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Where Are the Latino Superheroes in Avengers Films?

Latinos turned out in a big way for “Captain America: Civil War,” but were underrepresented on-screen

Last Updated: May 10, 2016 @ 12:30 PM

Already a bonafide hit after its first weekend in theaters, “Captain America: Civil War” has all the appearances of diversity, including strong women and characters of many different cultural backgrounds.

But the heroes in the film — and in the entire Avengers cinematic universe for that matter — fail to reflect at least one of Marvel’s most steadfast groups of fans: Latinos.

Hispanics are the fastest growing ethnic group in America, and in 2013, for example, accounted for more than 20 percent of opening weekend ticket sales for every summer blockbuster movie. The MPAA reported that Latinos accounted for 23 percent of movie tickets sold overall in 2014 — double the respective percentages of all other ethnic minorities tracked.

The Latino moviegoing audience continues to grow in the U.S., and represent a fervid fanbase for “Civil War.”

“Based on pre-released tracking, Marvel movies over index with Hispanics,” noted Umberto Gonzalez, editor-in-chief of HeroicHollywood.com, who observed it happening with “Civil War.”

So where are the Latino superheroes in Avengers films?

“It’s a slow process — all these diversity initiatives,” argued Gonzalez. “Though Marvel is a very inclusive company.”

The problem is not Marvel’s alone to bear. It’s systemic within Hollywood as a whole, some insiders argue.

“You’re not seeing studios taking young Latino talent to be cultivated on the film side,” a Latino executive at a film company told TheWrap. “If you notice, the leads in Marvel movies are already-established film stars when they’re given a film.”

That makes it difficult.

Latino superheroes — or supervillains — are appearing in other superhero franchises. 20th Century Fox casting Oscar Isaac —  an American of both Guatemalan and Cuban decent — as Apocalypse in the upcoming “X-Men” sequel. There’s also Jay Hernandez, cast as El Diablo in Warner Bros.’s forthcoming “Suicide Squad.”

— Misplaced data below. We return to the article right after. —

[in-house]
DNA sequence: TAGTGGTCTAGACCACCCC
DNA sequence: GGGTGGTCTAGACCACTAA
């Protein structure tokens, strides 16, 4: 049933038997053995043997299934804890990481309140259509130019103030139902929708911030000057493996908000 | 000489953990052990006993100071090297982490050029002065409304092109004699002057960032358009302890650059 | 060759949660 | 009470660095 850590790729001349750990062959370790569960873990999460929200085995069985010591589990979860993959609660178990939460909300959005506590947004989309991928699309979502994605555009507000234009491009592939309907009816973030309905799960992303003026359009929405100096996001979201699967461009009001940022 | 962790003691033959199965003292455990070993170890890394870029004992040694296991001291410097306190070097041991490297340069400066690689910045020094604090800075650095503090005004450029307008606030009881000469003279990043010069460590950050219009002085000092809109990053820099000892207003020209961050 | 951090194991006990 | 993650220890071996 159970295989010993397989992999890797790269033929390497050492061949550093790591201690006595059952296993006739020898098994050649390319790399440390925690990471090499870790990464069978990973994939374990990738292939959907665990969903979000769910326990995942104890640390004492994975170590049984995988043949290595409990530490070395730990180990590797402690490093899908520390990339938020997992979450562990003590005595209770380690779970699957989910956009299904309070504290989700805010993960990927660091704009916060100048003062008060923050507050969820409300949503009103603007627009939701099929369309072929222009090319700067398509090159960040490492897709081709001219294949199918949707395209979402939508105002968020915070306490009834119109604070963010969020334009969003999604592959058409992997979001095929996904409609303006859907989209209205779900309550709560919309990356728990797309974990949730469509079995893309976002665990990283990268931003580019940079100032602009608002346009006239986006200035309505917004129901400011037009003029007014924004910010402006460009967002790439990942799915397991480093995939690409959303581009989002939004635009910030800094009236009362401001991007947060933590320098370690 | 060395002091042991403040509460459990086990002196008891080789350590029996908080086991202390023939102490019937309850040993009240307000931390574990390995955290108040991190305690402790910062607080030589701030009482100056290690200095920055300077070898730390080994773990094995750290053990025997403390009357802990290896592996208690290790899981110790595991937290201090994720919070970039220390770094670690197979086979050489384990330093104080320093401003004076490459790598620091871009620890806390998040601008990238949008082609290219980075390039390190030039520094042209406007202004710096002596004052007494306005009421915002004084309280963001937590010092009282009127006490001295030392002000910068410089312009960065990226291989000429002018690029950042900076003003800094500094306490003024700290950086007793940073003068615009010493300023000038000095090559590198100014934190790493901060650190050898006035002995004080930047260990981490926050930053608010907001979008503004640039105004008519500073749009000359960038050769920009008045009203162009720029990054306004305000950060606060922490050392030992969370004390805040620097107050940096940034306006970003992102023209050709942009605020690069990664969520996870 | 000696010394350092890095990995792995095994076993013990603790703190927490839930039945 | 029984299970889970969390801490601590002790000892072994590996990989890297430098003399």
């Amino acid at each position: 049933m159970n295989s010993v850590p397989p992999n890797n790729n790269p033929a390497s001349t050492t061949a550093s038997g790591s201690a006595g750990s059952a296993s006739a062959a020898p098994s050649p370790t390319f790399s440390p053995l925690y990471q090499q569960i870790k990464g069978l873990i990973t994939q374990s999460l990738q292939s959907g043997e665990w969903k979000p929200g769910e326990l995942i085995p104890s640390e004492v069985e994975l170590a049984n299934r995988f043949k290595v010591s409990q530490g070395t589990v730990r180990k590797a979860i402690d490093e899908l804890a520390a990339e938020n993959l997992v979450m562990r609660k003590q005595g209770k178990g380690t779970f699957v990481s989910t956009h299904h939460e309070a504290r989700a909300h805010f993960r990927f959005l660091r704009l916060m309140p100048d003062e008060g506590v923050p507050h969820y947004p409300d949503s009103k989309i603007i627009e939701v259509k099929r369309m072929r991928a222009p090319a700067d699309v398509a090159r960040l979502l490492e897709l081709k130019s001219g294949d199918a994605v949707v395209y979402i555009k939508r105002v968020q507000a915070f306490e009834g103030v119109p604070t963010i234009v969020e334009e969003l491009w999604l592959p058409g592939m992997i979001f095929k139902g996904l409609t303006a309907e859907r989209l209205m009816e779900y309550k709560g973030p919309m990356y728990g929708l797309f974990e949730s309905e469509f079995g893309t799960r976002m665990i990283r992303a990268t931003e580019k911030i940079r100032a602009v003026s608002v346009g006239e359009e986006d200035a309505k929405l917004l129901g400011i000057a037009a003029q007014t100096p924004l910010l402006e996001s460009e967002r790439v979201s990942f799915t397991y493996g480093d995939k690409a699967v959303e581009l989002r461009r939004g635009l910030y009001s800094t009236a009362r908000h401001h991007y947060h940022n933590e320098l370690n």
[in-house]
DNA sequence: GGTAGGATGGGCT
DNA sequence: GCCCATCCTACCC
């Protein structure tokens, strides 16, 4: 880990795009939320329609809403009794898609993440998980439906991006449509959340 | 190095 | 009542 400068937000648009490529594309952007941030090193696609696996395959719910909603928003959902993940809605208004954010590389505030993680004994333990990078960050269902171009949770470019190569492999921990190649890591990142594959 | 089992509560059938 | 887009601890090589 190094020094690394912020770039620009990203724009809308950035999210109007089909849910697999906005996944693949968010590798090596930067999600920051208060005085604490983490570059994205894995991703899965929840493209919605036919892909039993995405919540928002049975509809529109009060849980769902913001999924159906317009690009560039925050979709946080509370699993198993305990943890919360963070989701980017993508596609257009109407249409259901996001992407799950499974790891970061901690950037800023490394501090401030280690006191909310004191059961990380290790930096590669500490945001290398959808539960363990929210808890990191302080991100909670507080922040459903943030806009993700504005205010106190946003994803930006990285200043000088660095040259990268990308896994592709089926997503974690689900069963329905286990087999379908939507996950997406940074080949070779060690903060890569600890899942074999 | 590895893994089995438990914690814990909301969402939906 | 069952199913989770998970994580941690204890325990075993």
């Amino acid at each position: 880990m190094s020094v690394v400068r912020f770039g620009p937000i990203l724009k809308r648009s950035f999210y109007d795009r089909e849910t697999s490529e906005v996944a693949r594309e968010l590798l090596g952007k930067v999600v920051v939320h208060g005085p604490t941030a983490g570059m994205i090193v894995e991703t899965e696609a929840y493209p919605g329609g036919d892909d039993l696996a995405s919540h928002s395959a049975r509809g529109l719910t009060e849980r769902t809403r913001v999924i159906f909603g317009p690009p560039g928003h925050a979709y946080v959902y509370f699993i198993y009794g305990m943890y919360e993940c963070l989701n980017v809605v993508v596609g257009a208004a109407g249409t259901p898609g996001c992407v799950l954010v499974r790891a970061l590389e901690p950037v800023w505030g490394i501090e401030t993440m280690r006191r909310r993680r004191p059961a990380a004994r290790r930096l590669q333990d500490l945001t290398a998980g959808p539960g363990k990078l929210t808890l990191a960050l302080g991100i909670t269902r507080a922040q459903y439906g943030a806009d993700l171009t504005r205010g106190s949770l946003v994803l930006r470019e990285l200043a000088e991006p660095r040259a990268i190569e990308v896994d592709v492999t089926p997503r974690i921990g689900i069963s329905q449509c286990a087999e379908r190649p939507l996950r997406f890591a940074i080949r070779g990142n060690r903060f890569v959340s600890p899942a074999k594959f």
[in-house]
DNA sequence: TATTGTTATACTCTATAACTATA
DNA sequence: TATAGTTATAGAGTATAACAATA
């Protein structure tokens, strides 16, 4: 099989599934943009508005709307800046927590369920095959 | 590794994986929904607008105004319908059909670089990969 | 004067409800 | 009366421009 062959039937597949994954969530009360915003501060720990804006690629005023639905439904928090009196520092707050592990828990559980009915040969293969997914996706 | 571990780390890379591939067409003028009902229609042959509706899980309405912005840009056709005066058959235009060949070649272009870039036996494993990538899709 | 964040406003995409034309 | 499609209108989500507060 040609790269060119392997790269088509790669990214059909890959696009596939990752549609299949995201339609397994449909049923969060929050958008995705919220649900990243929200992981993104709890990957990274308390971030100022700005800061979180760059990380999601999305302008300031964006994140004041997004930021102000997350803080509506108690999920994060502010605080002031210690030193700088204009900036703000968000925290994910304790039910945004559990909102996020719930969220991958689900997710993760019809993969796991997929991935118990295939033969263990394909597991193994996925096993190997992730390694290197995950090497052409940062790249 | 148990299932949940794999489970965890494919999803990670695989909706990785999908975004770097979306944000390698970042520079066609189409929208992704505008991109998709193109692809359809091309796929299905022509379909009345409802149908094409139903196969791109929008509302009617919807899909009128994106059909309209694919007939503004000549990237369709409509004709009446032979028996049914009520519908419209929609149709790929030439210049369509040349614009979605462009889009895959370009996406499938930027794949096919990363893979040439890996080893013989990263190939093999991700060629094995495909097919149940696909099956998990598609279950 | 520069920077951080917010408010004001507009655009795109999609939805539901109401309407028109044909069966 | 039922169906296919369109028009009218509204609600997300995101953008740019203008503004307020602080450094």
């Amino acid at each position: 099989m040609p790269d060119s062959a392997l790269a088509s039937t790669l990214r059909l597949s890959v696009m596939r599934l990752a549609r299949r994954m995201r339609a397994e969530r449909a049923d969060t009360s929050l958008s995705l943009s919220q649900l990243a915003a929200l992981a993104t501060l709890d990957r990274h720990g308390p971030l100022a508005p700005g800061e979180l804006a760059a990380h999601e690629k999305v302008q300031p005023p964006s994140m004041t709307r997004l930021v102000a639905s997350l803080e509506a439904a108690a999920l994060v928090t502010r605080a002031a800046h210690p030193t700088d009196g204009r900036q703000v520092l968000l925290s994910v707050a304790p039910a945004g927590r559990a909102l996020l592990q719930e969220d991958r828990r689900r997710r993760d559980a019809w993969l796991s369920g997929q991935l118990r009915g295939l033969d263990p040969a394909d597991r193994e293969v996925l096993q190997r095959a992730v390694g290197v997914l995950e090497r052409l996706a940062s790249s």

And Marvel is casting some Hispanics — just not as Avengers. Zoe Saldana, under a lot of green, plays Gamora in “Guardians of the Galaxy.”

Michael Peña also played a supporting role in “Ant-Man,” but the way he was depicted — and a line he utters about deportation — proved to be a breaking point among a vocal group of frustrated Latino fans. Irritation over Peña’s jokey line helped fuel a meme calling for more Latino heroes in Marvel films:

“They don’t have to use a deportation joke,” argued Gonzalez. “Cut the line and it’d still be effective.”

The film exec who spoke with TheWrap added: “Hispanic audiences crave representation, but they don’t want to feel pandered to. It’s a nuanced problem.”

When it comes to diversity in the MCU, it starts with the source material provided by the comic books. (Marvel declined to comment for this article.)

While Marvel has depicted more Latino characters in print over the years, there aren’t a whole lot of extremely famous Hispanic superheroes — yet. As the meme suggested, Marvel could develop a film franchise around Miss America, a/k/a America Chaves, or the new Ghost Rider, now inhabited by the Mexican-American character Roberto “Robbie” Reyes.

Miles Morales, the so-called “Black Spider-Man,” is of African-American and Latino descent. He takes on the identity of Spidey after Peter Parker dies. Or Marvel could feature the newer White Tiger, Ava Ayala, who took on the mantle of the hero after the deaths of both her brother Hector and her cousin Angela. (Her character is mentioned in Marvel’s Netfilx show “Jessica Jones,” perhaps some foreshadowing.)

“Marvel doesn’t do anything by accident,” noted Gonzalez, adding a gripe: “Latinos die in the comic books and they stay dead.” He was referencing the original White Tiger a/k/a Hector Ayala. “They killed him in 2002 and I’ve been annoyed ever since.”

The major Latino heroes are largely much newer to Marvel’s comic books. Miles Morales launched in 2011, for example, the same year Ayala debuted in print. By comparison, Black Panther, who is about to get his own movie, has been around since 1966.

“A Black Panther movie has been in the works for years. It didn’t happen overnight,” Gonzalez observed.

While the possibilities for a Latino Avenger aren’t necessarily endless, there are enough Hispanic Marvel characters to draw from to be included in the MCU, and, yes, inside the coveted Avengers superhero circle.

As fans have been voicing impatience, Gonzalez is confident that change is on the horizon. “It’s going happen within 10 years. It’s gonna happen for sure.”